Liz Gurekovich

Liz Gurekovich ran a naked 5K at the Solair Nudist Resort in Woodstock, Conn.

HARTFORD, Conn. — A few years ago, Liz Gurekovich wouldn't wear a bathing suit to the pool. She wouldn't even wear a pair of shorts.

A few weeks ago, Gurekovich took a deep breath, got out of her car and joined a group of runners for a 5K road race — at the Solair Nudist Resort in Woodstock, Conn., wearing nothing but a pair of running shoes.

"It was so empowering," said Gurekovich, 36, a self-proclaimed "big girl." "It was crazy empowering. I can't believe I did it. I seriously can't believe I did it.

"That I was able to put aside all those fears I had, all those things I was worried about and just go for it and it ended up being the best time ever."

Growing up, Gurekovich was always the "big girl." She was never comfortable in her body. She was 5-foot-9 in sixth grade, so of course she gravitated to basketball. UConn's Kara Wolters was her idol.

"I met her in sixth grade, I was probably 11 or something," Gurekovich said. "Jamelle Elliott said to Kara Wolters, 'She probably looks like what you looked like when you were a kid.' I still have her New England Blizzard jersey and shorts. I understood when she would talk about being the 'big girl,' what that kind of meant. I could relate to it."

Her freshman year, her girls basketball team won the Class LL state championship.

On the basketball court, blocking shots and grabbing rebounds, she felt strong and powerful.

Off the court, not so much.

"I didn't really get to where I am now until the past few years," she said. "I had felt awful about myself physically for a very long time. In high school, I was like a bad ass on the court. We were always in the playoffs.

"Off the court, I was still the 'big girl.' I was 6 feet tall. All the guys on the football team were my friends. But I was 'the friend.' I was never going to get asked to prom."

She didn't play sports in college.

"There was a lot of pretending I was confident," she said. "Acting like I was OK."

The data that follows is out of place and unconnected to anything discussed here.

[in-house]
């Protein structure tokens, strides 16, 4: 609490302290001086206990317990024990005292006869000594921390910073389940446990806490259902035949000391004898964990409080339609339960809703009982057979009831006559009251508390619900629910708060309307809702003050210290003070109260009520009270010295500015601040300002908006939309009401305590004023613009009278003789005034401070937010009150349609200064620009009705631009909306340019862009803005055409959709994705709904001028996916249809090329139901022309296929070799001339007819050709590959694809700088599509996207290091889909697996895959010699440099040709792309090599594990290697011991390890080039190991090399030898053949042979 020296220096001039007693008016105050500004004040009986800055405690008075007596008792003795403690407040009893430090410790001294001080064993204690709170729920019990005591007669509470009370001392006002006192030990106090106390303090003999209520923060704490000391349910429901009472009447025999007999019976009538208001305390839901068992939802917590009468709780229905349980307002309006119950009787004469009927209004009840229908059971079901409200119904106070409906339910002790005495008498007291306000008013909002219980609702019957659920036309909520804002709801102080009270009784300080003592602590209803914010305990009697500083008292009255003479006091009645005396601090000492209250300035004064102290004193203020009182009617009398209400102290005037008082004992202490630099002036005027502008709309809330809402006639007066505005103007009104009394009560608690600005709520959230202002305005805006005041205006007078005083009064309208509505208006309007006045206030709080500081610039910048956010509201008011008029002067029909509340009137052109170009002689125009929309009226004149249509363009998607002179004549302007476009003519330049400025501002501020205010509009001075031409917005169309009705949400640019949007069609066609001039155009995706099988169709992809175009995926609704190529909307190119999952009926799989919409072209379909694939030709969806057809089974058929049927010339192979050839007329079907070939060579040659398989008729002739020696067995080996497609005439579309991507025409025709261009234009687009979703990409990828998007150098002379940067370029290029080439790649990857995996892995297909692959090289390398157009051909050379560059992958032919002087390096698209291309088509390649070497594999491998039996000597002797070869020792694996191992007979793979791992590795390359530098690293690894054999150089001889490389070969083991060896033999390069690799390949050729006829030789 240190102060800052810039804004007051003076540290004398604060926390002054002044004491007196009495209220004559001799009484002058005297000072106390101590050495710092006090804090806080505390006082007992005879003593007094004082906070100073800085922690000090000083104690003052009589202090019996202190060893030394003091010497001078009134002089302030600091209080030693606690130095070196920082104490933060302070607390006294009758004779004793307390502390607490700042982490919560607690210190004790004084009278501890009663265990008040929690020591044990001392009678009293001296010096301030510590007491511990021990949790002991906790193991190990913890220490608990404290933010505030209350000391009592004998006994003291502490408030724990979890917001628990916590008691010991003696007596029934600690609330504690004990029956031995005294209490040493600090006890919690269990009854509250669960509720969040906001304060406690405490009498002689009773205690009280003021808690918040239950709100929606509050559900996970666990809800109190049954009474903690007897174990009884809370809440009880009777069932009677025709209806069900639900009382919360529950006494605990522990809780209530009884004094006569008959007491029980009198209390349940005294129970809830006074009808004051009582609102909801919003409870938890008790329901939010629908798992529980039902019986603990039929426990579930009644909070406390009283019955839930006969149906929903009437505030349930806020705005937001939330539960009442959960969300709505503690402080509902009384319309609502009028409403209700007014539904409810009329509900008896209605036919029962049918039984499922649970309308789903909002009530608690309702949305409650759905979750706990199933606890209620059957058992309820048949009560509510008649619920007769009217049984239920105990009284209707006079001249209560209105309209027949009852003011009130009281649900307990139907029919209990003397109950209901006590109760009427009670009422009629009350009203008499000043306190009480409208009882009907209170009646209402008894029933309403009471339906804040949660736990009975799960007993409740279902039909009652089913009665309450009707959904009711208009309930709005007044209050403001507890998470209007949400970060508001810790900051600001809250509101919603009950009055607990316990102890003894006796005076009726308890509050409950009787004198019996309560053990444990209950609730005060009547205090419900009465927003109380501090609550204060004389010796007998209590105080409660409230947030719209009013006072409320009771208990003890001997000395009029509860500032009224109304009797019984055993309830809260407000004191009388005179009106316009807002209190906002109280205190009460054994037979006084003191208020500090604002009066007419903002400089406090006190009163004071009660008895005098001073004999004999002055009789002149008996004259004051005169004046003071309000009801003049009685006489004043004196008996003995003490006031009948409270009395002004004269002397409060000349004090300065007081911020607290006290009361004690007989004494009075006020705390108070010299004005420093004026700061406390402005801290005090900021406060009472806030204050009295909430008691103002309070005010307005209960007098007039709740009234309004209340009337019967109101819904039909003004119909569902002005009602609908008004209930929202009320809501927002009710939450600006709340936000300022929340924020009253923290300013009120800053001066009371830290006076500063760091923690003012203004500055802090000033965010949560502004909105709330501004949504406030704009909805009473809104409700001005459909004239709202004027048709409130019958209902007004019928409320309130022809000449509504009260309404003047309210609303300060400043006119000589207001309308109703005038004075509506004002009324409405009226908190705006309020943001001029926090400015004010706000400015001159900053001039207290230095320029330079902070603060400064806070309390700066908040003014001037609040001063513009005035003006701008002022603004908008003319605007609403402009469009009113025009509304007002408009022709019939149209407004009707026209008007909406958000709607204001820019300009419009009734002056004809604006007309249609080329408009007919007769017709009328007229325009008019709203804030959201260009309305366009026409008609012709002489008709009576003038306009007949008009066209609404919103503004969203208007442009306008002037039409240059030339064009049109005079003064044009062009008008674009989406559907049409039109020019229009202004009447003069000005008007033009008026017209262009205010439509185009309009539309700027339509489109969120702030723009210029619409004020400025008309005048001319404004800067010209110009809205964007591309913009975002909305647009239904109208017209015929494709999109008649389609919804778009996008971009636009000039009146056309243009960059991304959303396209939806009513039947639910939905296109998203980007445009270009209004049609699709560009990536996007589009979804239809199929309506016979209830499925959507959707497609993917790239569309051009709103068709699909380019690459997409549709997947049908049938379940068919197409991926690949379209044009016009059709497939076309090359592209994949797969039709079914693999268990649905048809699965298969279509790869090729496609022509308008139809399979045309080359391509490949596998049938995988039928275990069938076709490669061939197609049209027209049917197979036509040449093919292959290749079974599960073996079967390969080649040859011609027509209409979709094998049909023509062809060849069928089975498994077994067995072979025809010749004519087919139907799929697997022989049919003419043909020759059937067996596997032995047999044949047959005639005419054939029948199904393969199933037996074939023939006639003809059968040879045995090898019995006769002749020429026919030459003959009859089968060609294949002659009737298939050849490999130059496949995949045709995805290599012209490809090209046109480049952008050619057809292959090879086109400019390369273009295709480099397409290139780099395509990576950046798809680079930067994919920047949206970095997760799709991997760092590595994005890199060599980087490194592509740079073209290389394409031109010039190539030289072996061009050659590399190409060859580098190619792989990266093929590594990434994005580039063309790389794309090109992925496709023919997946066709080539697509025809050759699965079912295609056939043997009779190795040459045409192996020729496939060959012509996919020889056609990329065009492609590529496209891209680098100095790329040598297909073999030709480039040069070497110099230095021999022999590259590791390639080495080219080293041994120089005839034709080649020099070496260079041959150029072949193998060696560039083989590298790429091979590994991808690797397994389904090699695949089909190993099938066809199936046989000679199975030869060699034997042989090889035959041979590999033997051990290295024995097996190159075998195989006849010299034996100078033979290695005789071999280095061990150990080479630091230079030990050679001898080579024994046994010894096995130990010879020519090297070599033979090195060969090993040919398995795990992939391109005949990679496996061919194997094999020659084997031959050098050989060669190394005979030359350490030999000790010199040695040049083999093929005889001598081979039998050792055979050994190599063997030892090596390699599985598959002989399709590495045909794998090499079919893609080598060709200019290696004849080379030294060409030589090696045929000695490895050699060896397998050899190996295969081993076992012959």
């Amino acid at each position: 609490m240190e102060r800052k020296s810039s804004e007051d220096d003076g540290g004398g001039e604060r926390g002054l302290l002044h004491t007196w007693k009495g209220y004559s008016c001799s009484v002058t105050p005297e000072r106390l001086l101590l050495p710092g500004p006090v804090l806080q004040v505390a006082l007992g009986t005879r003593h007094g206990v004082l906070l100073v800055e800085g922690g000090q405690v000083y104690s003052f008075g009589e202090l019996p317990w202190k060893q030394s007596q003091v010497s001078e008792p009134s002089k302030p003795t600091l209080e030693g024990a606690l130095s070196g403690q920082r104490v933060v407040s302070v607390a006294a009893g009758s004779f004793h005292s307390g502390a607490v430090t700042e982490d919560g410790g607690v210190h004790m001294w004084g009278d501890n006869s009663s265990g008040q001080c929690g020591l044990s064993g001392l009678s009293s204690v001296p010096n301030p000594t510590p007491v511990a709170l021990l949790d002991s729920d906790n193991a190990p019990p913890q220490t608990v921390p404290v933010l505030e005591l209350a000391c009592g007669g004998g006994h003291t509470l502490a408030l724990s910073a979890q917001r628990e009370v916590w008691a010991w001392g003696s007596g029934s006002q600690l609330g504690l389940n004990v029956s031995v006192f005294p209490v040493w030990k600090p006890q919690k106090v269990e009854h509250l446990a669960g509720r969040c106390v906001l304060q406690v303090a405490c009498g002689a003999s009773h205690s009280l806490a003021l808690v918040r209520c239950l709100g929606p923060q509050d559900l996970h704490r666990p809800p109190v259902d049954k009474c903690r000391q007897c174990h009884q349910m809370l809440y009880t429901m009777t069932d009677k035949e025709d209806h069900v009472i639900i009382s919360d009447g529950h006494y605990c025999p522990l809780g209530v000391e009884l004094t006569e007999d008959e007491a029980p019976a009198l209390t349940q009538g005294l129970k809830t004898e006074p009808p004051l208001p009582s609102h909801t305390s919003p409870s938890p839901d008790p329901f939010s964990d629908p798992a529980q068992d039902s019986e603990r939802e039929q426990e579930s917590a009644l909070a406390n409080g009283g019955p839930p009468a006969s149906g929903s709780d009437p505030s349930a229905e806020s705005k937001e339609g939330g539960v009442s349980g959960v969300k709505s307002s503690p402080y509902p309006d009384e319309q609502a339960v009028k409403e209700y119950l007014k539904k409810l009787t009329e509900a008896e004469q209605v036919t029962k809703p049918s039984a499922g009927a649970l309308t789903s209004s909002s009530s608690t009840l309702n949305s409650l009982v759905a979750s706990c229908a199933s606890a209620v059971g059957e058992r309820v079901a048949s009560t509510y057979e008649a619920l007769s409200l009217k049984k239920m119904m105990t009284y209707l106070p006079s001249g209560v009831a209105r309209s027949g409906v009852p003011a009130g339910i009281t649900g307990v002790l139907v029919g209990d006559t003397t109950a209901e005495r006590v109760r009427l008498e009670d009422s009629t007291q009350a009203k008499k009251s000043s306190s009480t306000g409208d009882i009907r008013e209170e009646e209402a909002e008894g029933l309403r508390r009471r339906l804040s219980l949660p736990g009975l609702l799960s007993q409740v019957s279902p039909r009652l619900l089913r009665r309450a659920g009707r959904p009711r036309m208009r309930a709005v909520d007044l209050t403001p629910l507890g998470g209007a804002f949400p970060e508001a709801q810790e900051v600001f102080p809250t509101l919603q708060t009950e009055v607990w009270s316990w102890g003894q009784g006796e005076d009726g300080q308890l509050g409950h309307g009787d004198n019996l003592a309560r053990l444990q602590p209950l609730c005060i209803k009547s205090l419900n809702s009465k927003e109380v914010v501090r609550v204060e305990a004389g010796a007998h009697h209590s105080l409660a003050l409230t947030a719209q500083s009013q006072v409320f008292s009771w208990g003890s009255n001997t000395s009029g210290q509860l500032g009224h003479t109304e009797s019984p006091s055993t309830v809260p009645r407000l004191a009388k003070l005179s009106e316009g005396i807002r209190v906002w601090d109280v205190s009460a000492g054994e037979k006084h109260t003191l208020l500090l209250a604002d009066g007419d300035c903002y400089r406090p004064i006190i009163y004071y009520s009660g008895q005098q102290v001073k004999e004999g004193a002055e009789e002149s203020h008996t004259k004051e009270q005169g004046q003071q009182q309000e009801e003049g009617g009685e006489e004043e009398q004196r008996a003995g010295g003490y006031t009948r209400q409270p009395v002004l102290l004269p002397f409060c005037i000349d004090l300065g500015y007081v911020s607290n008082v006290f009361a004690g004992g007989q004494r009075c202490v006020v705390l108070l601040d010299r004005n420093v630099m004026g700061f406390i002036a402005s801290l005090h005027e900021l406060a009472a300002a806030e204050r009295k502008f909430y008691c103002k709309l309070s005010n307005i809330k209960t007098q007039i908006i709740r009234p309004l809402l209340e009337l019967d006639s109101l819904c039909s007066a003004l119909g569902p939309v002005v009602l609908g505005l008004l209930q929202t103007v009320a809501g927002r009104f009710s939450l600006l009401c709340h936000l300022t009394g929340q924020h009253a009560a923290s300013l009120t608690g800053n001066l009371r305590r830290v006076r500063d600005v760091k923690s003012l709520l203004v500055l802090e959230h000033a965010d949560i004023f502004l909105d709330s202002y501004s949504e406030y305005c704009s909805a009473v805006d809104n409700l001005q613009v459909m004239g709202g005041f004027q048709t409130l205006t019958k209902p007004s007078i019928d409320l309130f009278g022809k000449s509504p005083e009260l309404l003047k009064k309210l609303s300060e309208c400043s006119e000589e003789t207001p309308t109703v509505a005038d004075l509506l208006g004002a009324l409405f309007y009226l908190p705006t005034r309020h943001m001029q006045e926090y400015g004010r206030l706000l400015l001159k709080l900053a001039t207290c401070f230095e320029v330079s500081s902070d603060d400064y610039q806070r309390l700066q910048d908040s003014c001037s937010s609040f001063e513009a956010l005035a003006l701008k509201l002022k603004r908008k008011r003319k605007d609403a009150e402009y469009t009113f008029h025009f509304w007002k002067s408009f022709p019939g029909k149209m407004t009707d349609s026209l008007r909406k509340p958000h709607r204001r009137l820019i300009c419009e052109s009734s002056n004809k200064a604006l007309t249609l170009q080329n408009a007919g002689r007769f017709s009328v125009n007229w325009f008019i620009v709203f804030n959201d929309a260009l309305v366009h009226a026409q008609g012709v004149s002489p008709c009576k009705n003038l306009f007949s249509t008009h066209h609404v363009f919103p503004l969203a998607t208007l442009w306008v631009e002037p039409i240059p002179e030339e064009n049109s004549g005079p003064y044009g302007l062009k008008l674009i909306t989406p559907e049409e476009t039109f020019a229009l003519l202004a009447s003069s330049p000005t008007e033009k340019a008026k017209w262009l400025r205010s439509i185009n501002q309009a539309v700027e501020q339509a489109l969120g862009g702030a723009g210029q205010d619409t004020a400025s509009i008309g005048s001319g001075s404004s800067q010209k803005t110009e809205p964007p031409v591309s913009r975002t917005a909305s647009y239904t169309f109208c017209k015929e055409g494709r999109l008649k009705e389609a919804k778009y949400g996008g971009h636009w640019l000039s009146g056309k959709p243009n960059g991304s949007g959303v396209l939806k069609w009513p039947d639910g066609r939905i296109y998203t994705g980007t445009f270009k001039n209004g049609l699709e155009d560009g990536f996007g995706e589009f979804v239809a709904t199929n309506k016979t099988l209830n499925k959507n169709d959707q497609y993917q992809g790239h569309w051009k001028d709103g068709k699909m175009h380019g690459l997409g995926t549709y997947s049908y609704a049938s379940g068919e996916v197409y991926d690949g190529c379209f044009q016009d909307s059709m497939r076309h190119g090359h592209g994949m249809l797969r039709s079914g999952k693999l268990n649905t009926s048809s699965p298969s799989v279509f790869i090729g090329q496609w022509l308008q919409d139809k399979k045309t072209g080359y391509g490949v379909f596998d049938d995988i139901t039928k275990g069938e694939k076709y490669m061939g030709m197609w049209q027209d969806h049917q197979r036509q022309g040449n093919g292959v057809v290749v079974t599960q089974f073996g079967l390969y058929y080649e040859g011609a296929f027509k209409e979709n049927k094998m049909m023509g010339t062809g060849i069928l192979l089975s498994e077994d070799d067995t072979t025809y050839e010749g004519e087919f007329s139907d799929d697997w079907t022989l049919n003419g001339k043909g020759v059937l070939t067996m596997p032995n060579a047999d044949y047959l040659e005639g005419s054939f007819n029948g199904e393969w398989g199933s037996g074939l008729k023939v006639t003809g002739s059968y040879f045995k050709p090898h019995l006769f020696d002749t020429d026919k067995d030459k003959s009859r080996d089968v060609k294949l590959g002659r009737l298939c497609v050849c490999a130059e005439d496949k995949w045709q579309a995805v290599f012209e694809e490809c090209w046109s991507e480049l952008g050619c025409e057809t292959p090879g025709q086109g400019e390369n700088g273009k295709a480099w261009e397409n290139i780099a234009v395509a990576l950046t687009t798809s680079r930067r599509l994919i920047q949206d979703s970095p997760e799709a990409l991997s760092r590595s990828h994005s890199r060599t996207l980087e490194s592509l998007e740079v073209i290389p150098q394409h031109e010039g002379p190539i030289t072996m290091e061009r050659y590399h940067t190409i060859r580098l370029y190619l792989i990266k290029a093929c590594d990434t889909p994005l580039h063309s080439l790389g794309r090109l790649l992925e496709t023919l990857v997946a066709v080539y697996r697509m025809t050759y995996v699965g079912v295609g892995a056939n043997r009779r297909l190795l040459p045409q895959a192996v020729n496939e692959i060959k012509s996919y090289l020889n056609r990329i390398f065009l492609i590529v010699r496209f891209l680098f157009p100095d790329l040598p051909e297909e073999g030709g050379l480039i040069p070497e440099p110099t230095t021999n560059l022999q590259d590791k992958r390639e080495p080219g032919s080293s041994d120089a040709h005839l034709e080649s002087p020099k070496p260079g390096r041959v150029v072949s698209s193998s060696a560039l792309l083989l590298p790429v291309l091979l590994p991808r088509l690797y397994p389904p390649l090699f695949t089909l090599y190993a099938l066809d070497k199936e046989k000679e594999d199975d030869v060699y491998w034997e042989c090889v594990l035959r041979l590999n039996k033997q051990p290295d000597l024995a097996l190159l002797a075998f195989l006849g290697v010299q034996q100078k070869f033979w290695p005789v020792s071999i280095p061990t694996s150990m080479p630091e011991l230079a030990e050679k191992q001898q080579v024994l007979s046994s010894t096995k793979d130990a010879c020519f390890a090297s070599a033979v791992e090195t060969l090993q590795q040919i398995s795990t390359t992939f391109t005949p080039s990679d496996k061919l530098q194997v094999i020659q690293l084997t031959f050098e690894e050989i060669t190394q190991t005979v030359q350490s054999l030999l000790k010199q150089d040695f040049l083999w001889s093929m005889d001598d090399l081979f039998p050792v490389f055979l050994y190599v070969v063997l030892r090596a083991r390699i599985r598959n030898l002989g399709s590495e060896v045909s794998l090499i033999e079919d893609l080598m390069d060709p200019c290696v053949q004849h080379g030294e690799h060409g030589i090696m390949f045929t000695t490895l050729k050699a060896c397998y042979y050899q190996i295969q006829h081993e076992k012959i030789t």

She met her husband Scott Henderson and got married. When she was pregnant with her first child, Charlotte, who is now 7, she gained 85 pounds.

She was determined to lose the weight, but she became too obsessed with it, stepping on the scale multiple times a day and tailoring her eating and workouts to the numbers on the scale. One day, she saw Charlotte, who was maybe 3, step on the scale, and that was that.

"That was the last thing I wanted for her, was to see her struggle with so many things that I had growing up," Gurekovich said.

She had to change her mindset.

"I finished the Hartford half-marathon one year," she said. "There was a picture of me and I looked in the background and there were other people finishing and they were all smaller than me. I was like, 'Oh.' Being big or little or skinny didn't matter. It was my effort and my work, training I had done."

When she became pregnant again, this time with daughter Shelby, now 10 months old, she didn't gain as much weight. She ran and walked through her pregnancy. She ate healthier.

She did not want to disclose how much she weighs but said she has lost 55 pounds since having Shelby. She feels great.

On June 8, it was time to run the naked race.

"I've been working really hard," she said. "I'm not quite where I want to be, but at the end of the day, I'm never going to feel completely comfortable being naked and running a race ever. I'm just going to do it. Screw it.

"When I made my list of pros and cons, the only cons that were there were my fears in my own head. There was no other reason not to do it."

She met up with a friend, Linda Litsch, who has fibromyalgia and has lost 85 pounds. She turned 50 this year, and she was ready to do the naked race too.

"Growing up was pretty rough. I basically raised my siblings," Litsch said. "I guess I'm going through my second childhood now. Over the years, I've had a lot of body issues. Weight issues. Self-confidence issues."

They ran it together.

"It was an amazing experience," Litsch said. "I felt better there than I ever have at a pool or beach with a bathing suit on.

"We said, 'Look what we just freaking did.' You're on a high for like the next few days. We laughed the whole time. I'd definitely do it again."

Recently, the two of them tackled a different kind of difficult race. They ran a 7.6-mile road race.

Litsch is running her first marathon this fall, the Marine Corps Marathon in Washington.

"I used to go run these races and I would get my finish-line photo and my first thought would be, 'Wow, I look so fat,' " Gurekovich said. "I got all these pictures from Mount Washington and not once did I say, 'Oh, I look fat.' It was like, 'I look so bad ass. Look at what I just did.' "

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